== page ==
If an employer does not act in compliance with its duty of care, work accidents will trigger the employer's civil and criminal liability.

Employers' Civil Liability

Employers' breach of their duty of care will be deemed within the scope of the breach of the employment contract. As a result, employers will have to compensate the damages of employees being victims of work accidents. If an employee is injured upon a work accident, he/she can claim pecuniary and non-pecuniary damages from his/her employer. If a work accident results in death, then the heirs of the decedent employee can claim compensation.

Employers may be released from the liability of compensation, if they prove that the arrangements at the workplace are convenient enough to prevent the work accident and, thus, the damage. That is to say, if employers act in compliance with the duty of care, they would be released from the obligation to pay compensation. Additionally, there must be a causal link between the work accident and the employer's actions. Accordingly, if the employer has taken all necessary precautionary measures to prevent work accidents, that employer will not be deemed faulty and will not be liable for work accidents. Other reasons removing the causal link are as follows:

(i) willful default of the employee (e.g. if the employee does not use the equipment provided for his/her body protection);

(ii) willful default of a third person (e.g. an employee being injured in a car accident due to the fault of a third person); and

(iii) force majeure (e.g. earthquake, flood).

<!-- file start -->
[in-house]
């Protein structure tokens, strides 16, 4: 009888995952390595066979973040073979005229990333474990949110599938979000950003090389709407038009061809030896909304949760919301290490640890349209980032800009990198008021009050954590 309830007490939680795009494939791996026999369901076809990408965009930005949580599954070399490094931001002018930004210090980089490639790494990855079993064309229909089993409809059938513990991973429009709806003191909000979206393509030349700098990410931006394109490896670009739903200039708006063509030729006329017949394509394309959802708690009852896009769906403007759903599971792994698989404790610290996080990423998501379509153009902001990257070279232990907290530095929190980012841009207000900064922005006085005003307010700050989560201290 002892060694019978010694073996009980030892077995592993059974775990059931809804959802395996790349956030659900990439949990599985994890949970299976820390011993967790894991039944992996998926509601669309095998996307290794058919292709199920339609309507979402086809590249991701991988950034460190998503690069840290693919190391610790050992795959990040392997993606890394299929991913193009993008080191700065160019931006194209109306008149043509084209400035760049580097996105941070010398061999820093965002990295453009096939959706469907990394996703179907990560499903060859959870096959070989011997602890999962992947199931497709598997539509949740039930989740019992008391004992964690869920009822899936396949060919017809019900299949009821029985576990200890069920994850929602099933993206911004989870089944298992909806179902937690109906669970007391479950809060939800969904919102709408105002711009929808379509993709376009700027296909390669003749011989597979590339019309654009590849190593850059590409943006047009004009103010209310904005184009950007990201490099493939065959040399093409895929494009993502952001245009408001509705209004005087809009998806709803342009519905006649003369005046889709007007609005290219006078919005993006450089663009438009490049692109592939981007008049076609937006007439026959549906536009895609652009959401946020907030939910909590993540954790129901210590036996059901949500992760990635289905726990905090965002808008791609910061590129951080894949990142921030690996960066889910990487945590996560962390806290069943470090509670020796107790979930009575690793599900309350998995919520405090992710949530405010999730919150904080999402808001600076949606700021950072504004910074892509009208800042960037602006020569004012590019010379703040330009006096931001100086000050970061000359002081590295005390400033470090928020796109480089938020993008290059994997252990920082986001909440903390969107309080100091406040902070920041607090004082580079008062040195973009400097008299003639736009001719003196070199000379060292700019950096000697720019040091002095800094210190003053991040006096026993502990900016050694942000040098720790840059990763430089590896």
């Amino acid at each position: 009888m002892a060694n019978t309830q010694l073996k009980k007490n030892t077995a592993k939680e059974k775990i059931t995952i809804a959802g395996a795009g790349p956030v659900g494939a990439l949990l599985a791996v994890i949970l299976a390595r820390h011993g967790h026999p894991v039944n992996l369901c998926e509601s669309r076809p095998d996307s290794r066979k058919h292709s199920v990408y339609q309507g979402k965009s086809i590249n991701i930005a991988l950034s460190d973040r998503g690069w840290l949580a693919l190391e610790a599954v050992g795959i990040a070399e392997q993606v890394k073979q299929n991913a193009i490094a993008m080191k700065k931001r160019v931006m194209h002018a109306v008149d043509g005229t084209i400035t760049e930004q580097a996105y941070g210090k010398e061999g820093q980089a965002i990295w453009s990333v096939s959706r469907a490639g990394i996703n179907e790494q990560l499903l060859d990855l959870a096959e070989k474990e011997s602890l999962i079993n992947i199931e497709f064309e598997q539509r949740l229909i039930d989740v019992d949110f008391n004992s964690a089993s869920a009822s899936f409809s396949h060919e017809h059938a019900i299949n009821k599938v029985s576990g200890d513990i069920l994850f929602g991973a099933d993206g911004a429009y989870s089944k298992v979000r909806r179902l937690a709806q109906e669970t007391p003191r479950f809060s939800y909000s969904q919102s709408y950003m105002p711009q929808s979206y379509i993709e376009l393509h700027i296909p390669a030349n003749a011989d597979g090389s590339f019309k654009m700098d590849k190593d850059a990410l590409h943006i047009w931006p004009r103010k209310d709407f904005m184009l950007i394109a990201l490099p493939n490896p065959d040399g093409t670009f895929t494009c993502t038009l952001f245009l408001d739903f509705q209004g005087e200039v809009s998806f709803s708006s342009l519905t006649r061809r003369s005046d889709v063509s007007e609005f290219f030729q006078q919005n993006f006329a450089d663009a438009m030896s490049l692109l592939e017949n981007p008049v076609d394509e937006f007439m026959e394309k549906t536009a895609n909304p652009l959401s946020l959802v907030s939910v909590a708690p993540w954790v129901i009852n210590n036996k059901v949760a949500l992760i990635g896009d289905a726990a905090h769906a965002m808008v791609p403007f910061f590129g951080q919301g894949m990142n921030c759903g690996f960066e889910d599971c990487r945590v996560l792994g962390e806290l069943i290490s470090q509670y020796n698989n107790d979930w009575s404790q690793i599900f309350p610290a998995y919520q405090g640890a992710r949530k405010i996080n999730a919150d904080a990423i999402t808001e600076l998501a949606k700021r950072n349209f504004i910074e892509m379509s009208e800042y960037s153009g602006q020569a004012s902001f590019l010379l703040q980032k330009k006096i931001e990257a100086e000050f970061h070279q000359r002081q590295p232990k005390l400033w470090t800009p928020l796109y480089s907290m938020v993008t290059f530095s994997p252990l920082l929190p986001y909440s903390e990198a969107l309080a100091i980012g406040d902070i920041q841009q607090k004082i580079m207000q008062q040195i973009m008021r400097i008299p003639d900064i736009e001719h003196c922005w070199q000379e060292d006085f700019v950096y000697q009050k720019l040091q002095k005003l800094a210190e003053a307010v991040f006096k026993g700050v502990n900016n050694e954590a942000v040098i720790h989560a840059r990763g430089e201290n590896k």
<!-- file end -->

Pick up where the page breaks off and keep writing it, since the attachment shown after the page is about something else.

Upon occurrence of a work accident, employers have an administrative obligation as well: the employer must report the accident to the Social Security Institution within three days following the accident. Otherwise, the employer will be subject to an administrative fine.

Employers' Criminal Liability

In the event of a work accident, the employer's criminal liability will also arise. Although legal entities cannot be convicted of criminal offences, individuals in those legal entities will be subject to criminal charges due to work accidents. Under the Turkish Criminal Code, the public prosecutor may conduct an investigation and prepare an indictment with the request of a criminal prosecution against individuals, who have the power and authority to manage and administer the legal entity (i.e. board members and duly authorized managers). In the event of an employee's death, these individuals may be sentenced to imprisonment for two to six years and, in the event of the employee's disability, they may be sentenced to imprisonment for three months to one year.

Footnotes

1. Published in the Official Gazette dated 30 June 2012 numbered 28339.

2. Published in the Official Gazette dated 10 June 2003 numbered 25134.

3. "Regulation on Amendments regarding Regulation of Occupational Health and Safety in Mining Workplaces", published in the Official Gazette dated 24 September 2014 and numbered 29129.

"Regulation on Occupational Health and Safety in Constructional Work", published in the Official Gazette dated 5 October 2014 and numbered 28786.

"Communiqué on Enforcements regarding the Struggle against Dust",published in the Official Gazette dated 2 October 2014 and numbered 29137.

© Kolcuoğlu Demirkan Koçaklı Attorneys at Law 2014

The content of this article is intended to provide a general guide to the subject matter. Specialist advice should be sought about your specific circumstances.

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Authors
Gürhan Aydın